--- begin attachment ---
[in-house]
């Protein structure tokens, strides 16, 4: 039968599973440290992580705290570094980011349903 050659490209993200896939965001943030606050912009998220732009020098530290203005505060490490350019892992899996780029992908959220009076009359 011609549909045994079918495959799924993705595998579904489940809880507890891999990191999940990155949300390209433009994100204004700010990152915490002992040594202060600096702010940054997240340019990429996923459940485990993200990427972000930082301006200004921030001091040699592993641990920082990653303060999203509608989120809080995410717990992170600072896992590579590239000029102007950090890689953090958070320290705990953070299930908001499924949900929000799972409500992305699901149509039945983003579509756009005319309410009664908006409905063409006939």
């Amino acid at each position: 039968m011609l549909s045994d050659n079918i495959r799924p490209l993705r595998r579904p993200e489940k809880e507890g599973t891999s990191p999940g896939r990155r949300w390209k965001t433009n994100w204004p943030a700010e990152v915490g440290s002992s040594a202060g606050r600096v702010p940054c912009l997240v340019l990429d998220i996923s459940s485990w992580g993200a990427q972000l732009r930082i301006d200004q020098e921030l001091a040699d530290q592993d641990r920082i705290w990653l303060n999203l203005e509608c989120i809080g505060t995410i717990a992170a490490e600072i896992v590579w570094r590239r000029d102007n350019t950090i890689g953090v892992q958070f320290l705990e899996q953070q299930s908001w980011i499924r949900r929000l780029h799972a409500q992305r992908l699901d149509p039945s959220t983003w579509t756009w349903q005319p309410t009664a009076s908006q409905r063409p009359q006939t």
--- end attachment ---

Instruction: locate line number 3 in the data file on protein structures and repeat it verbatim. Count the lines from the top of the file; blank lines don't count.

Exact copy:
């Amino acid at each position: 039968m011609l549909s045994d050659n079918i495959r799924p490209l993705r595998r579904p993200e489940k809880e507890g599973t891999s990191p999940g896939r990155r949300w390209k965001t433009n994100w204004p943030a700010e990152v915490g440290s002992s040594a202060g606050r600096v702010p940054c912009l997240v340019l990429d998220i996923s459940s485990w992580g993200a990427q972000l732009r930082i301006d200004q020098e921030l001091a040699d530290q592993d641990r920082i705290w990653l303060n999203l203005e509608c989120i809080g505060t995410i717990a992170a490490e600072i896992v590579w570094r590239r000029d102007n350019t950090i890689g953090v892992q958070f320290l705990e899996q953070q299930s908001w980011i499924r949900r929000l780029h799972a409500q992305r992908l699901d149509p039945s959220t983003w579509t756009w349903q005319p309410t009664a009076s908006q409905r063409p009359q006939t």